My first awareness of yoga was in the late 1990’s, entering my life via friends from different circles that had started attending classes…this coincided with yoga appearing in pop culture (enter Madonna and Sting). Never one to enjoy the gym or sports, too uncoordinated for aerobics, I was drawn to the physical challenge of this slowed-down, breath-centered movement practice. I like to say that it swelled me whole. I was all in. But what drew me in was not what kept me coming back… I was amazing at how the simple act of linking movement and breath could change how I saw myself, my body and the world around me. The internal focus made it less about what was going on physically, and more about what was going on cognitively, emotionally, and spiritually. The strength, flexibility and improved balance were all nice side effects.
After a few years of regular practice I completed a teacher training and shifted in that direction. Slowly over time I was drawn to Yoga Therapy – a healing modality gaining in prominence – which uses the tools of yoga (movement, breath, meditation) to address the biopsychosocial conditions that an individual may be experiencing. This second shift in my yoga journey has informed my teaching in profound ways. I became certified in Yoga Therapy by IAYT (International Association of Yoga Therapists) in 2019.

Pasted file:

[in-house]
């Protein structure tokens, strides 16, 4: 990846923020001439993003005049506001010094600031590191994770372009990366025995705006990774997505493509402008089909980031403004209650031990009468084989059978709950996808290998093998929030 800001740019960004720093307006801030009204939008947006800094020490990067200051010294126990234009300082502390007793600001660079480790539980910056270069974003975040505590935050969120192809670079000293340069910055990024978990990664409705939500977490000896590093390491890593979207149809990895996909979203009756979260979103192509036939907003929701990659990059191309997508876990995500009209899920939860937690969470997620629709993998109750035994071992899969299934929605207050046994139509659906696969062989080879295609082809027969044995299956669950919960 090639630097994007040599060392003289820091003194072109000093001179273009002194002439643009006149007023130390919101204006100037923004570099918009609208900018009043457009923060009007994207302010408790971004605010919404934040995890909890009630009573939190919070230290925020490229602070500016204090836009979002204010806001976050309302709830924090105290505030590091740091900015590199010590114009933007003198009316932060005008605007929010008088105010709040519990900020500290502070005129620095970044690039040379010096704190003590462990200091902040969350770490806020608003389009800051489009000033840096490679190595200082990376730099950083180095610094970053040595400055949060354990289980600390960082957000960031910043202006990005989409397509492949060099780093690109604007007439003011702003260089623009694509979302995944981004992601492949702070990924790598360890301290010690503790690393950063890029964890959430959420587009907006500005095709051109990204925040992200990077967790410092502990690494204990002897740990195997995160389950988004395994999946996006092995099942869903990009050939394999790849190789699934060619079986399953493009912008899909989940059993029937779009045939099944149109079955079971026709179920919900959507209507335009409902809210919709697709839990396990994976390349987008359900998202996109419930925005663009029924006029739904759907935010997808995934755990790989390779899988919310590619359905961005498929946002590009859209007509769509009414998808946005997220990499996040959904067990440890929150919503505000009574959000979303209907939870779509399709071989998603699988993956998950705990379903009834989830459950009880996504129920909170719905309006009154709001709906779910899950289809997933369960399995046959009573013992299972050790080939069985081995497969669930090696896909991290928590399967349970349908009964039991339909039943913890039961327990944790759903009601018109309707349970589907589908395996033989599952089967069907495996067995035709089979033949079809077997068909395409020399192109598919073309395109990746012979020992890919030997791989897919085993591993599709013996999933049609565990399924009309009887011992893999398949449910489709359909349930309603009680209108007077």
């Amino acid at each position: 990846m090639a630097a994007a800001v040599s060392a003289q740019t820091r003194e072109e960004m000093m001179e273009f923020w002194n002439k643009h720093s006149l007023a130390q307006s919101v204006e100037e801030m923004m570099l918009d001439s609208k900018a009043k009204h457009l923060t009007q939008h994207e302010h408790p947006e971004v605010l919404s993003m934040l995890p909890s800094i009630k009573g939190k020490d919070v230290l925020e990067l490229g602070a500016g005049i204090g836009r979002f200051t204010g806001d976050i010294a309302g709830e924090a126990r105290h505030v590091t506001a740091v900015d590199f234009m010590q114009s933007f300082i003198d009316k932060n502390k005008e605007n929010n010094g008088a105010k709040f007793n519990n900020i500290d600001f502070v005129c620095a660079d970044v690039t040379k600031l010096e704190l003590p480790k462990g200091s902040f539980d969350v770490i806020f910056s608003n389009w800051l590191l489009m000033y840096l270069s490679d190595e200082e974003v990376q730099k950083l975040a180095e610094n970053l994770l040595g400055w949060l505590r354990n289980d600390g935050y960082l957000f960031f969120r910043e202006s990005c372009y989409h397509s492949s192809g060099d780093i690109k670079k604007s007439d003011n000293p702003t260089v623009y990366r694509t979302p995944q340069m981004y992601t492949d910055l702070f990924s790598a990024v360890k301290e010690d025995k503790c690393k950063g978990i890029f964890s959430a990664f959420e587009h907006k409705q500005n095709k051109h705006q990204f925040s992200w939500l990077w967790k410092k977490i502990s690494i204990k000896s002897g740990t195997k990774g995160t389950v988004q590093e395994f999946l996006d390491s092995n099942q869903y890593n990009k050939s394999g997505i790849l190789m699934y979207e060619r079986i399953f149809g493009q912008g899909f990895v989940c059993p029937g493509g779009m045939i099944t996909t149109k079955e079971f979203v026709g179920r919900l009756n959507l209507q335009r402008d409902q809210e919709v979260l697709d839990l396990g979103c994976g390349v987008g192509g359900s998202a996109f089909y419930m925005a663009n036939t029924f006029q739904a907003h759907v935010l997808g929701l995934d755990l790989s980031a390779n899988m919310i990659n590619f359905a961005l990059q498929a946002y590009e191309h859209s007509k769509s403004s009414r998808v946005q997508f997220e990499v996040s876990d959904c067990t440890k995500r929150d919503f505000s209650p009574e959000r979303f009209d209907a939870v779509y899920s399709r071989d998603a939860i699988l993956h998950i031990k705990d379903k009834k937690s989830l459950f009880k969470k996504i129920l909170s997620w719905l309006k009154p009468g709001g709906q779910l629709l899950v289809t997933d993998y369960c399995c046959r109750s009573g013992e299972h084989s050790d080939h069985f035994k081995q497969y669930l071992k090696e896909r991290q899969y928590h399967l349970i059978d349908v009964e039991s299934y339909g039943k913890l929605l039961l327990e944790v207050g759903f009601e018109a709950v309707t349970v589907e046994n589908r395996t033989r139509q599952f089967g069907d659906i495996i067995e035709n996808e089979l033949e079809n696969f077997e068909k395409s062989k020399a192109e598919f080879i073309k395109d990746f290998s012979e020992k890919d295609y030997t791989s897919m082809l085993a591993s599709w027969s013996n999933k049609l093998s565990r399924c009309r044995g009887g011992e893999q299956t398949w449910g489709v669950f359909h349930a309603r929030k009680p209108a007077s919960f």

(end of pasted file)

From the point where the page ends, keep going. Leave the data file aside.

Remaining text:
I will always be a student – I believe the learning never ends, and that not only are teachers always presenting themselves, but often they are the students.